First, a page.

Add the remaining 1 tbs of peanut oil and the butter, once butter is melted, add the scallops and cook for 1 to 2mins, turn and cook for a further 30secs. Drizzle with the oyster sauce. Place on top of the lap chuong.

Top the scallops with the spring onions, chilli, ginger, garlic chives, coriander, and some cracked black pepper. Serve with lemon wedges.

Enjoy!

 

 

 

 

 

Steamed Artichokes with Mustard Dipping Sauce

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I’ve  always wanted to try this beautiful looking dish but never have due to it seeming much too difficult and fiddly. Well, guess what! It’s so easy and way more delicious and exciting than I had anticipated! It’s a lovely way to get the party started as you will undoubtedly have to explain to your guests that these beautiful flower like vegetables are actually edible, and then how to go about it. It’s hard to explain, and doesn’t sound great when you do, but once you try it with your own mouth you will see why it’s been a popular way to eat artichoke for centuries. I have even seen it described as the lobster of the vegetable world.  The sweet and tangy mustard dipping sauce works perfectly with the creamy artichoke meat and made even better with a crisp, cold glass of white wine in the other hand. Perfect entertaining food as it’s entertaining in itself, delicious, and won’t fill up any tummys too much before anything else you may have in store.

So, to explain how to eat this funny looking vegetable. Once you have steamed it and allowed it to cool a little (see recipe), simply pull away a ‘leaf’ from the artichoke, dip the meaty end in the sauce and then place in your mouth while still holding the end of the ‘leaf’. Then use your teeth to gently scrape away the meat as you pull the ‘leaf’ back out of your mouth. Once you get to the middle of the artichoke you will see a sort of hairy section, this is inedible, discard it. Under this though is the artichoke heart, depending on the age of your artichoke, it may be firm and able to be lifted out and chopped into pieces to eat, or, if it’s an older artichoke, it will be soft and you will need a spoon to scoop it out. It’s delicious!

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Recipe

Serves 4 as a snack

Ingredients

2 artichokes

1/8 cup olive oil

1/4 cup white wine vinegar

1/8 cup honey

2 tbs grain mustard

salt and pepper

Method

Bring a large saucepan of water to the boil, with a steam basket and lid on top.

Trim the stalk from the artichokes, as well as any dark and dry leaves around the base. Cut off the first 2cm from the top of the artichoke as well.

Once the water is boiling, place the artichokes in the steam basket and steam, lid on, for about 45mins to an hour, or until a ‘leaf’ is able to be easily pulled away.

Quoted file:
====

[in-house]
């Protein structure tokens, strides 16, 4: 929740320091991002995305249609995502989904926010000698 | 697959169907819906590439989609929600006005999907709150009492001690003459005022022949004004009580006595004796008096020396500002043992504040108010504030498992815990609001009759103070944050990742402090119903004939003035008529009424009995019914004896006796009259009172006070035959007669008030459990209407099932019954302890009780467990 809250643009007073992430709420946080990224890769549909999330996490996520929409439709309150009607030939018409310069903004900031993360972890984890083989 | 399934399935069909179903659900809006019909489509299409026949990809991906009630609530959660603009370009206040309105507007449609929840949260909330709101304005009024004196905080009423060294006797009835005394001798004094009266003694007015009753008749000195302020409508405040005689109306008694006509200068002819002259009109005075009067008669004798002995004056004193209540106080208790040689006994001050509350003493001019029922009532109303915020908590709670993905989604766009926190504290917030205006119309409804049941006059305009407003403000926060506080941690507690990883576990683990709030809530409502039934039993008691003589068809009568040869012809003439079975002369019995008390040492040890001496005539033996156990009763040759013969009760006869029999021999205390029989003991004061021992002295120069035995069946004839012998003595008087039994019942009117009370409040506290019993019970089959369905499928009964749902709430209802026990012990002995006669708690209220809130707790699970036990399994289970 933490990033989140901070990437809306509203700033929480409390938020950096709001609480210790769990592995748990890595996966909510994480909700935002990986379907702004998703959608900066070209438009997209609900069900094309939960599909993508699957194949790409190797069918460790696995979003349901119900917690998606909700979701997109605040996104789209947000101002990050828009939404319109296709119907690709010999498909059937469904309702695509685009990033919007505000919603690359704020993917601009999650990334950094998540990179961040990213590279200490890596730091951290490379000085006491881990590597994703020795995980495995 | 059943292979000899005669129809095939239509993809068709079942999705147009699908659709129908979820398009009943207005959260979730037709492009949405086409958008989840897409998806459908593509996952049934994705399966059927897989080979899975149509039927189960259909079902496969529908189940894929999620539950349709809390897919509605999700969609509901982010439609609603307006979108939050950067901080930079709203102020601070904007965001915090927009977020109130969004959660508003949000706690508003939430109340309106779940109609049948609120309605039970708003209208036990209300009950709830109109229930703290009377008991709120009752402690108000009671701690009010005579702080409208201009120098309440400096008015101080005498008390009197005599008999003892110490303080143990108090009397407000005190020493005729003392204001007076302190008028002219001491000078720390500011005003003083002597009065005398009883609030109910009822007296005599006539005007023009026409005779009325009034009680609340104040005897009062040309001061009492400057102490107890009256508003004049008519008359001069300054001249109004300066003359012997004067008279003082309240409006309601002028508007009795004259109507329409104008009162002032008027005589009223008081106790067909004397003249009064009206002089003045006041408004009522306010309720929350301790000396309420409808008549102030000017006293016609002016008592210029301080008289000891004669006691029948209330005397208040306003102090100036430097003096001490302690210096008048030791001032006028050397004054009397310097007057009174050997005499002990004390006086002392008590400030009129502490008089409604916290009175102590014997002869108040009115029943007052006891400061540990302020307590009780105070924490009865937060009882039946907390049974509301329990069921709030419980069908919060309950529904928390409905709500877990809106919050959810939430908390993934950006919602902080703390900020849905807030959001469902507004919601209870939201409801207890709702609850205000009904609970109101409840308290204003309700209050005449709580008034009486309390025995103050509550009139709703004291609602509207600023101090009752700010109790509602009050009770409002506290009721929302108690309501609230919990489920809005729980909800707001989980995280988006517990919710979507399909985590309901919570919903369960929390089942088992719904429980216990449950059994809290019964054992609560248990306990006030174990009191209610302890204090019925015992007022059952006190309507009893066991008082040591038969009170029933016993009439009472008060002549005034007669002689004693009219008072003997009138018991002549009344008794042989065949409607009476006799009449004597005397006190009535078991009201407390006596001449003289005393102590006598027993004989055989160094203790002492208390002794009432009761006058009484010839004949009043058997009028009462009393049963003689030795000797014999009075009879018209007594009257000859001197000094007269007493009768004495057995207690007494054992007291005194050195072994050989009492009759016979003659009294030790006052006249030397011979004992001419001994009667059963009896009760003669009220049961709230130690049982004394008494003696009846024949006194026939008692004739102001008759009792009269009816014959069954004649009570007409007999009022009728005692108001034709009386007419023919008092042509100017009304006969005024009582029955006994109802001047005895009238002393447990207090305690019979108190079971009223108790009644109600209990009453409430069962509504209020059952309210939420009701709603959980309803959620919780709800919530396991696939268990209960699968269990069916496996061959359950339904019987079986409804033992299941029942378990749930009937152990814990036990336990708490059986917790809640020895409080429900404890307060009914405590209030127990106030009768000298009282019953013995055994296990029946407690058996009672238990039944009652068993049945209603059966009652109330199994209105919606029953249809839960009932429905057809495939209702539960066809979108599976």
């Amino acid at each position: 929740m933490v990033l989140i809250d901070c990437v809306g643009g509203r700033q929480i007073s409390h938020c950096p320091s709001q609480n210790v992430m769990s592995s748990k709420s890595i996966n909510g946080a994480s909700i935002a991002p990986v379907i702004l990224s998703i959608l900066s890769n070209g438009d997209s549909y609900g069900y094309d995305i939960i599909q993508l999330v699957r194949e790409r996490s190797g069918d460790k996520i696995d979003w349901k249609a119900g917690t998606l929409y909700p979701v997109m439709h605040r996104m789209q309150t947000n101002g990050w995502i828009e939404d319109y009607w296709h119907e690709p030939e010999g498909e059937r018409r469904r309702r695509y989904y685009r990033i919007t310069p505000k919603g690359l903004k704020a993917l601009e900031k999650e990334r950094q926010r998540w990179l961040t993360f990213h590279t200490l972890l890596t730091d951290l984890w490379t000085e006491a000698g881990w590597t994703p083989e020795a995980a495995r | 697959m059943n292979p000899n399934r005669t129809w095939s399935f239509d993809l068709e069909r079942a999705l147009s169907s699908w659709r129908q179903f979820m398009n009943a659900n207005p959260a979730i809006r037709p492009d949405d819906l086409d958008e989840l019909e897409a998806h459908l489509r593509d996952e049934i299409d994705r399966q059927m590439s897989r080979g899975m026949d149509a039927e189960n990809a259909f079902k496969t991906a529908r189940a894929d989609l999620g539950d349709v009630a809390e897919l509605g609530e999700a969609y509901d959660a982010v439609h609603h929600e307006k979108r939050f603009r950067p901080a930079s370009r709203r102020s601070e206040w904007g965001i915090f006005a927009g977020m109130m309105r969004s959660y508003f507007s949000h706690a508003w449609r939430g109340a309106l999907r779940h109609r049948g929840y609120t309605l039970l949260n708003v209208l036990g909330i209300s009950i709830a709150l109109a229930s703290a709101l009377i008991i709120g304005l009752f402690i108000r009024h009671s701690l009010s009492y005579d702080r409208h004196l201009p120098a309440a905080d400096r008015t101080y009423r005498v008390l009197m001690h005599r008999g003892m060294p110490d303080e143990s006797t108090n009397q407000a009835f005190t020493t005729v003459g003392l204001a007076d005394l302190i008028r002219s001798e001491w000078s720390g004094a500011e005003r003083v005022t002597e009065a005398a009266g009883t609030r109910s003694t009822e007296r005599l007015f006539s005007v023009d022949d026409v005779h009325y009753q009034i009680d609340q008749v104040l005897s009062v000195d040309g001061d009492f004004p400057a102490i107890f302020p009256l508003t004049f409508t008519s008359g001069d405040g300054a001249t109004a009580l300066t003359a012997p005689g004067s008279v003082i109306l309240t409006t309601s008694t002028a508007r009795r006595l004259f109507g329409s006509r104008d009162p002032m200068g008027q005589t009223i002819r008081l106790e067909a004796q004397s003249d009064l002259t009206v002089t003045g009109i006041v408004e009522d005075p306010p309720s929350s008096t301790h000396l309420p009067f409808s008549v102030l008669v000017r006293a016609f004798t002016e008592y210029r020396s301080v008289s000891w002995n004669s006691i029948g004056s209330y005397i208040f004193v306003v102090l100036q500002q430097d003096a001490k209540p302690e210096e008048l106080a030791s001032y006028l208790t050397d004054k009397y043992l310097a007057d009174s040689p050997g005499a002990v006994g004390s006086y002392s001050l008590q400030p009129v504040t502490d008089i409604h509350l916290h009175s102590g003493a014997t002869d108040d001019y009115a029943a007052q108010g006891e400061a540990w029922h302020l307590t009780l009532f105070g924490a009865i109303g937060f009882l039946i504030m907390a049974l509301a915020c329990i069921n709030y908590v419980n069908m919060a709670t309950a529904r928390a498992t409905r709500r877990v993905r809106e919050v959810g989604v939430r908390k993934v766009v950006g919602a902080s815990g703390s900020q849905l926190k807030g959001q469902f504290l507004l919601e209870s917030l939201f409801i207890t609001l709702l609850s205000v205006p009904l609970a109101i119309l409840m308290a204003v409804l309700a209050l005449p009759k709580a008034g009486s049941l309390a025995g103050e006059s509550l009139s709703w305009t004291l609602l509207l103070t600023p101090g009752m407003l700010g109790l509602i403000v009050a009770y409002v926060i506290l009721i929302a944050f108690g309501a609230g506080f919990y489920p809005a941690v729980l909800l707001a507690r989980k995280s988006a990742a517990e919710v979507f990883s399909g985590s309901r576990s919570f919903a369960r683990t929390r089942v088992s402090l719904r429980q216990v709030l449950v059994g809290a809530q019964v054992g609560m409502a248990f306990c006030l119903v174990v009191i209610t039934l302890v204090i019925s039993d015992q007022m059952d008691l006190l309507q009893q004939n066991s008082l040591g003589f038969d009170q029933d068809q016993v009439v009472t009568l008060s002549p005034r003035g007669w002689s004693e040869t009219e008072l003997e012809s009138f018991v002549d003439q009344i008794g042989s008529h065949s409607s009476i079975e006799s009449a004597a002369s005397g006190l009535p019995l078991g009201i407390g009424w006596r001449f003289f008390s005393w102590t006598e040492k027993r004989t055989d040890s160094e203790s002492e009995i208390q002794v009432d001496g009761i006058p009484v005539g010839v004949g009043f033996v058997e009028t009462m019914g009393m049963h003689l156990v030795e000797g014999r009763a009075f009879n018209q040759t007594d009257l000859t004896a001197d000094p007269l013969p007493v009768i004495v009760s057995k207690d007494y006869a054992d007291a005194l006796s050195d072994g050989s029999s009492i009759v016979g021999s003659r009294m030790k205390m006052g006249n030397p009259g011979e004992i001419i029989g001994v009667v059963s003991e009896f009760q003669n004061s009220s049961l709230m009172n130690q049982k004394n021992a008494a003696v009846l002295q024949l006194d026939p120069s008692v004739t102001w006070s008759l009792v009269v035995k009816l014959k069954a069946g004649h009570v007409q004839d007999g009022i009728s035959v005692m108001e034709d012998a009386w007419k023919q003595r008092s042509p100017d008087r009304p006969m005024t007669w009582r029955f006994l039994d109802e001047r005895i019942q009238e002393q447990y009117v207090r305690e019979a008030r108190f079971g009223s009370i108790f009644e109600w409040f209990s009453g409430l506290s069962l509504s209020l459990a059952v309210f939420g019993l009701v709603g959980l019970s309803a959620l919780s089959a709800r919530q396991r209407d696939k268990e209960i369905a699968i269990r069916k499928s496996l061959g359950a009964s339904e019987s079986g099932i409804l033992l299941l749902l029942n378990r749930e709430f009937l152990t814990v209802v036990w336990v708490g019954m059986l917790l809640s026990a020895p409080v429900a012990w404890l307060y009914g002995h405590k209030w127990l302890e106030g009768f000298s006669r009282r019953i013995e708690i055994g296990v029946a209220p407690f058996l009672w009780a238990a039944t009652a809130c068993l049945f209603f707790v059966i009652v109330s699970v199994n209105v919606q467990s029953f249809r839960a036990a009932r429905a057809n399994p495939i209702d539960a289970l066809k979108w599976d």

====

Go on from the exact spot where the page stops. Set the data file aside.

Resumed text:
Remove from the steamer and allow to cool. The artichokes can be eaten warm or at room temperature.

For the dipping sauce, combine all of the ingredients in a jar and shake well to combine. Place in a small bowl to serve alongside the artichokes. Serve with a large empty bowl for the scraps. Enjoy!

 

Asian Style Turkey Mince with Pineapple and Sorrel Spinach

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I came up with this recipe by chance, it revolved around the fact that I thought I had bought Betel Leaves, when in actual fact they were Sorrel Spinach, I had some Kaffir Lime leaves from a friends tree, a pineapple from the local markets and we’d just caught and killed a fresh bush turkey… (joking).

You have to try this out, it was so easy and quick, but looks and tastes so impressive. It’s also light and healthy and doesn’t leave you feeling full and sluggish. You could serve it as a finger food, an entree or bulk it out with some rice or vermicelli for a main meal. You could also try replacing the turkey mince with chicken, pork, minced prawns or even minced firm silken tofu for a vegetarian option. The flavour combination of the salty mince, the sweet fresh pineapple, the chilli, mint, lime, crunchy nuts and slightly bitter sorrel is out of this world!

I really had no idea what to call this dish seeing as it’s a combination of so many asian flavours and influenced by dishes like San Choy Bow, Miang Kham, and Mar Hor. All beautiful dishes in their own rights and pretty awesome with their powers combined as well!

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Recipe

Ingredients

1 cup desiccated coconut, toasted

1 tbs coconut oil

2 cloves garlic, thinly sliced

thumb size piece ginger, thinly sliced

2 long red chillies, thinly sliced

3 star anise

2 kaffir lime leaves, finely sliced

230g water chestnuts, chopped

500g turkey mince

3 tbs soy sauce (use tamari for gluten free)

3 tbs oyster sauce

1/4 cup mint, chopped, small leaves reserved for garnish

pepper

Bunch of Sorrel spinach leaves

1/2 pineapple thinly slices into triangles

1/2 cup, salted roasted peanuts, chopped

1 lime, cut into 8 wedges

Method

Heat the coconut oil in a medium frying pan over medium high heat. Fry the garlic, 1 of the chillies, ginger and star anise until golden. Add the kaffir lime, chestnuts and turkey mince, working quickly to break up the mince before it cooks in clumps, fry until cooked through, about 5 to 10 mins. Add the soy and oyster sauce and cook for a further 2 mins or until there is no liquid left in the pan. Season with freshly cracked pepper. Add the mint and the toasted coconut and stir to combine, remove from the heat.

To serve, top a sorrel spinach leaf with a slice of pineapple, a couple of spoons of the mince mixture, some chilli, mint, peanuts and a squeeze of lime juice. Enjoy!